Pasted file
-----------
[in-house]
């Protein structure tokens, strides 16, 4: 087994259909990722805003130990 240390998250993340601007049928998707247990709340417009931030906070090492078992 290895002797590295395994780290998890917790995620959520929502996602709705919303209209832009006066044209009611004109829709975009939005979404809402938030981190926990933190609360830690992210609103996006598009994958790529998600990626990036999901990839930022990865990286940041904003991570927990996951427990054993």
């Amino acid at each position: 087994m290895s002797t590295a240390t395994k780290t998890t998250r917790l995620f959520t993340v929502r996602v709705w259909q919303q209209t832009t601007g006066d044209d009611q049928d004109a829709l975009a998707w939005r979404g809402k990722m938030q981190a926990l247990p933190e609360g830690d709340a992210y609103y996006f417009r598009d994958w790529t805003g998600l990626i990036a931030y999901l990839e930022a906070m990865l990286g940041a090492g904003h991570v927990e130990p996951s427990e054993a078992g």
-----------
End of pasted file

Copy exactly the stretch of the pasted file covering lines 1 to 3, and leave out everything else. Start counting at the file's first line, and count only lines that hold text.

[in-house]
């Protein structure tokens, strides 16, 4: 087994259909990722805003130990 240390998250993340601007049928998707247990709340417009931030906070090492078992 290895002797590295395994780290998890917790995620959520929502996602709705919303209209832009006066044209009611004109829709975009939005979404809402938030981190926990933190609360830690992210609103996006598009994958790529998600990626990036999901990839930022990865990286940041904003991570927990996951427990054993």
């Amino acid at each position: 087994m290895s002797t590295a240390t395994k780290t998890t998250r917790l995620f959520t993340v929502r996602v709705w259909q919303q209209t832009t601007g006066d044209d009611q049928d004109a829709l975009a998707w939005r979404g809402k990722m938030q981190a926990l247990p933190e609360g830690d709340a992210y609103y996006f417009r598009d994958w790529t805003g998600l990626i990036a931030y999901l990839e930022a906070m990865l990286g940041a090492g904003h991570v927990e130990p996951s427990e054993a078992g």